Service First Successful

Service First succeeded; state HR managers reported that the reforms made state government more flexible. A study a year after Service First passed concluded that “[v]irtually every agency personnel director interviewed expressed the strong opinion that there was life after civil service reform and that it was considerably better” (Walters, 2002, p. 39).[11] Personnel directors reported Service First made taking personnel actions considerably easier (Walters, 2002, p. 35). Interviews with senior HR managers in the Florida Departments of Transportation, Environmental Protection, and Children and Families also reported generally positive evaluations (Bowman & West, 2006, p. 129-30, 134-35, 138).

By contrast, interviews with the supervisors made at-will showed considerably less enthusiasm. A 2003 survey of affected supervisors reported generally low morale (Bowman et al., 2003, pp. 294-295). Subsequent studies found morale improved as supervisors realized the state was not politicizing the newly at-will career positions (Bowman & West, 2006, pp. 130-133). However, these interviews continued to show many managers saw little benefit to being made at-will. As one told an interviewer, “Someone might as well work for business for more money as there is no security in government” (Bowman & West, 2006, pp. 136).

Job security is a benefit to employees, so it is unsurprising state supervisors would prefer to retain employment protections. However, the HR personnel who manage the managers concluded Service First succeeded. A reporter for Governing Magazine summarized their views:

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While it's not hard to find critics of Service First in every corner of state government, there is one notable group of long-time Tallahassee denizens who couldn't be more pleased with the new law: department personnel directors who for years have been laboring under the strictures of what they view as an onerous set of rules that have far outlived their usefulness. David Ferguson, head of personnel for the Department of Transportation for the past 30 years, says unequivocally that Service First is the best thing that's ever happened in Florida with regard to personnel administration (Harney, 2010).

Florida has had at-will managers and supervisors for over two decades. During this period, the state government has operated quite effectively. For example, the state rapidly deployed the COVID-19 vaccine to vulnerable populations as it became available.

Expanding at-will Employment to All State Employees Would Improve State Operations

Florida could build on Service First’s success by making the entire CS at-will. The original Service First proposal called for making all state employees at-will, and the version that passed the Florida House of Representatives did so. However, state employee union lobbying persuaded the Florida Senate to limit at-will status to managers and supervisors—employees not eligible for collective bargaining (Harney, 2010). Several other states, including Texas and Georgia, have made their state workforces entirely at-will. Their experience suggests bringing this policy to the Florida government would improve state operations.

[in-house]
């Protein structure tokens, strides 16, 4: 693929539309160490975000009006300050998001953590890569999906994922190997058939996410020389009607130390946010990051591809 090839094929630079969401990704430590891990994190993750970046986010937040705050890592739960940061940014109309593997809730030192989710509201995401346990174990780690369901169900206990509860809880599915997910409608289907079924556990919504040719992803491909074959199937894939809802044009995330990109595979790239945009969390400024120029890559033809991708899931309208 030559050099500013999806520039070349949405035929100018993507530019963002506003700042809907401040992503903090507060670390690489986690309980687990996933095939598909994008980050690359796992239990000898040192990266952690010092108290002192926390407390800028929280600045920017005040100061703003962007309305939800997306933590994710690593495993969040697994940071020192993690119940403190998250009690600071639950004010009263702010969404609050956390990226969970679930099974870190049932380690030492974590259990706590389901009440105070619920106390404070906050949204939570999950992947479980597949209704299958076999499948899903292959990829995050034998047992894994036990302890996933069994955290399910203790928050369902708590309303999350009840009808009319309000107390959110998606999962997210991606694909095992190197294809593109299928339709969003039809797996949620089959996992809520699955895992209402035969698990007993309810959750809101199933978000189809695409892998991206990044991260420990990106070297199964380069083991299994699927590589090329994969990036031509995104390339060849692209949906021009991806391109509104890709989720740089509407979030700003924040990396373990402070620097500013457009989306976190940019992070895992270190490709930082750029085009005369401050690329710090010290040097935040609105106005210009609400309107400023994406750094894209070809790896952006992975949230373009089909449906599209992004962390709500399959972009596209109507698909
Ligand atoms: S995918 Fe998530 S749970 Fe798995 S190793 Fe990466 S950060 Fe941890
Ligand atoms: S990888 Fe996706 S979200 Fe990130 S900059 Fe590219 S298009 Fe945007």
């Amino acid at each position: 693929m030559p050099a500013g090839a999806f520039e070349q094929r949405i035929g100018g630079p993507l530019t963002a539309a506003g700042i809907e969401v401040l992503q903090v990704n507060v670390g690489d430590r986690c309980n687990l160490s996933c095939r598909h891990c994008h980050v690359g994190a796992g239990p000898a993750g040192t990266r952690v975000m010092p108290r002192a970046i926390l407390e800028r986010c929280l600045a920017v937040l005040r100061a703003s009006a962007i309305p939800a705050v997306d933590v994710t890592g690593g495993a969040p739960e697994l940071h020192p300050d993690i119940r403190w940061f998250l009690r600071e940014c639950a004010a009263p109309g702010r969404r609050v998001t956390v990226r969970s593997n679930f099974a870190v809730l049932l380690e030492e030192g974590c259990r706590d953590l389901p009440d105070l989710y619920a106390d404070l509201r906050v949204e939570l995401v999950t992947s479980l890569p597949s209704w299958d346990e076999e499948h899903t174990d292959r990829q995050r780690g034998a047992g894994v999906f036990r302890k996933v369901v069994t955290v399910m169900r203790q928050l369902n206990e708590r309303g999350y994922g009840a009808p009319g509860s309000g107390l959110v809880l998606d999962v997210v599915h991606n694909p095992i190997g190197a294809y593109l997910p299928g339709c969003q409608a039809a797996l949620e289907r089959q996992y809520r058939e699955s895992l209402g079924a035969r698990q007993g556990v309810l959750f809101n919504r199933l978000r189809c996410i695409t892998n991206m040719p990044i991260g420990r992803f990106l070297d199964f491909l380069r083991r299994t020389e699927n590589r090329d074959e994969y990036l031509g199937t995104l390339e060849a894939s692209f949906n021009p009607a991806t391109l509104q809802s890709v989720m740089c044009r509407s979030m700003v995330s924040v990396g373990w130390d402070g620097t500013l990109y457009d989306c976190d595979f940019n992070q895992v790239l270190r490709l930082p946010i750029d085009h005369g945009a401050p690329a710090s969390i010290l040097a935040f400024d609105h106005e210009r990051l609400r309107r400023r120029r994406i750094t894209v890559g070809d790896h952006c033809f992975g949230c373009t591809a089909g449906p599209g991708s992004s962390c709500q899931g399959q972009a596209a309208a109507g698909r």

Texas, often called the “grandfather of civil-service-free states,” abolished the Texas Merit Council and thus its civil service system in 1985 (Walters, 2002, p. 16). Every employee in the Texas state government currently serves at-will. A survey of Texas HR directors found that they widely believe at-will employment makes employees more responsive to the goals and priorities of agency administrators, provides essential managerial flexibility, helps remove poor performers, and is an essential component of modern government management. Texas state HR directors also report that nearly all separations occur for good cause, and patronage appointments are virtually nonexistent (Coggburn, 2006, pp. 163-69).

Another study of Texas state HR directors reports they “highly value the discretion they receive as a product of the state’s decentralized approach. In fact, there was widespread agreement—even among those respondents lacking in HR expertise—that HR flexibility was key to state agencies’ effectiveness.” Texas HR managers also report “virtually no pressure on them to make personnel decisions based on someone’s political loyalty or lack thereof” (Walters, 2002, pp. 19-21).

Georgia enacted legislation in 1996 that made all newly hired state employees at-will. Almost all Georgia employees serve at-will. State reporting finds managerial abuses of the new system are almost nonexistent.[12]